Great American Ball Park has been the home of the Cincinnati Reds since 2003. It is often forgotten when discussing some of the best in baseball, but given the history of this organization and the beauty of the venue, this easily deserves to be called one of the best ballparks in baseball.
Great American Ball Park (GABP) officially opened its doors at the beginning of the 2003 season. Located on the Ohio River in downtown Cincinnati, it serves as the home of baseball's first professional team, the Cincinnati Reds. Despite the team still looking for its first winning season since moving in, Great American Ball Park remains a wonderful place to watch a baseball game.
I was there for the Kyle Farnsworth/Paul Wilson fight some years ago. Great take down by Farnsworth. Overall, I thought the venue was ok, but nothing special. I hope to get back this year.
Cincinnati really nailed this one on the head.
I enjoyed every minute of my visit to Great American Ballpark and the renovations made in the summer of 2007 gave the ballpark even more life. Parking was my only complaint but even then its wasn't that bad. Fans are very passionate and friendly.
I will check it out again.
We got to this great park in plenty of time to take a stroll along the river, and parked in a lot not two blocks away from the field for $10...great deal as far as MLB parks go. From there, we ate at the Machine Room Grille, a bar that is located in the left field corner of the park and opens three hours before the game. They had some outstanding pulled pork there, and we had it on top of hot dogs and potato skins. Wash the food down with a cup of Cincinnati's own Christian Moerlein been, of which they had two of their best on tap. In the field, the park staff are very accomodating, and during BP we got right up close to the field and got autographs. It was an incredibly hot day, and there is little cover in the seats, but the vendors were handing out cups of ice like it was going out of style, and the vendors that came into the seats were throwing ice and squirting people with Supersoakers. The fans could not have been cooler, even with me proudly wearing my Cubs jersey. The view of the river hearkens to Pittsburgh and the Roberto Clemente bridge. There is tons of stuff for kids to do, like batting cages, fast-pitch throwing, and a mascot race much like Milwaukee's racing sausages. Also in the ballpark grounds is the Cincinnati Reds Hall of Fame, though by the time we found it, we didn't have enough time to make the lofty $10 entrance fee worthwhile. However, it is the second largest baseball hall of fame next to Cooperstown, and we heard many satisfied customers leave the exhibits. All in all, it was a great experience!!!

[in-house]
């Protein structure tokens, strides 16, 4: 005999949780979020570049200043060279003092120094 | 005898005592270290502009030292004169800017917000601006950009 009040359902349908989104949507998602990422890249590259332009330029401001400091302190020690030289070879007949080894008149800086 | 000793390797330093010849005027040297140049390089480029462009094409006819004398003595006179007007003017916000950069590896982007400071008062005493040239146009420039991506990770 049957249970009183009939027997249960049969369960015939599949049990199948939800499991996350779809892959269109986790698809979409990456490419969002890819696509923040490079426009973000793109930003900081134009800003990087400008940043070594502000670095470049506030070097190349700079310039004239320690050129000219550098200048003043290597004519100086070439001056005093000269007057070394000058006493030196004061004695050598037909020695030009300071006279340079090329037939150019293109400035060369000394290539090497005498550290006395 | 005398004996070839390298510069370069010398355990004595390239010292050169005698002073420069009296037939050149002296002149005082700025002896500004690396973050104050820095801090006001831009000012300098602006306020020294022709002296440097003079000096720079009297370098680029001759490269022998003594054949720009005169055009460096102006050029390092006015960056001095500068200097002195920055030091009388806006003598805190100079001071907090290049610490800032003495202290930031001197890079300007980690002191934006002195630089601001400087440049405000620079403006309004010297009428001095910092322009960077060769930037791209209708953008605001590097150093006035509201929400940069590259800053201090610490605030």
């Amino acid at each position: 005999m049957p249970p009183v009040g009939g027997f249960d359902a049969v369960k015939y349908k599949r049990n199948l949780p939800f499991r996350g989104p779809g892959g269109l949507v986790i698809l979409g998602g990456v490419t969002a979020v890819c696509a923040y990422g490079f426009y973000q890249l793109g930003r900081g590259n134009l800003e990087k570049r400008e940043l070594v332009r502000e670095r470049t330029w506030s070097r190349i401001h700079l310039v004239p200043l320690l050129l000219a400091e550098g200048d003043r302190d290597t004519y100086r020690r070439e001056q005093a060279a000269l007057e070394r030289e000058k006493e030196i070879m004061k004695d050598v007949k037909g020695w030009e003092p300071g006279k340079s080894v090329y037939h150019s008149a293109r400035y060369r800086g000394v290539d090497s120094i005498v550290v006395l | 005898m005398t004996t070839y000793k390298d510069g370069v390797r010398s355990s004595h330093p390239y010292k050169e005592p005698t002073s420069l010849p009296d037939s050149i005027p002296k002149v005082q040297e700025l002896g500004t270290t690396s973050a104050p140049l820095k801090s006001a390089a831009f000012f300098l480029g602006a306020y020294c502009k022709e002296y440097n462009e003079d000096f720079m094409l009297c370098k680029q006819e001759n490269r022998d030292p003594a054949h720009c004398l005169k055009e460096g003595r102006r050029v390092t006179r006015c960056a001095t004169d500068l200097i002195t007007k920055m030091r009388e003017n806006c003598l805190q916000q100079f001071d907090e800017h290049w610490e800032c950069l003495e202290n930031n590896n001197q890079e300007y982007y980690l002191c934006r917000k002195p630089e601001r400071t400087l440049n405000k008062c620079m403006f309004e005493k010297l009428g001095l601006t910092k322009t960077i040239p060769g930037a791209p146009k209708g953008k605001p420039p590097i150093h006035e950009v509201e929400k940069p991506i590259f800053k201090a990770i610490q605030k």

Great American Ballpark is home for me...and is easily my favorite ballpark. I take pride in knowing more about the ballpark than some of the employees and being considered a source of knowledge by the ushers and security in the area where I have my season seats. It is a wonderful park and a great place if you want to watch baseball or have a fun day out!
This is a pretty good baseball ballpark. The food cost an arm and a leg, but they do have specials on food if you look for them.
It is close to all the fun in N. KY.
I give a star for a good location, another for great views of the river and downtown and another for the hall of fame located adjacent to the ballpark. And the final star for allowing fans to bring food into the park. They lose a star for banning smoking a few years ago.
I currently live in the Cincinnati area and go to a lot of games here. The atmosphere has improved as the club has gotten better but for the most part find the fans to be average. The ballpark seems to cater towards the family experience which is not really what I am looking for coming from growing up at Wrigley. Not much atmosphere around the ballpark although they are working to develop it. This is definitely a ballpark and team that is trying to get better.
One of the best ballparks in the mlb. Has great views from any seat in the stadium. The atmosphere is great. The food is good (Larosa's so good). Parking is easy. Plenty of things for the kids to do. Just great park and a fun team.
Beautiful park. Not a whole lot around the park in Cincinnati but walking around the grounds of the park amazing. Shop was nice and big with a great selection. Fans where great, I defiantly would go back.
I went in 2009 and for the most part when it came to the new ballparks in baseball, I kept hearing this is one of the "worst."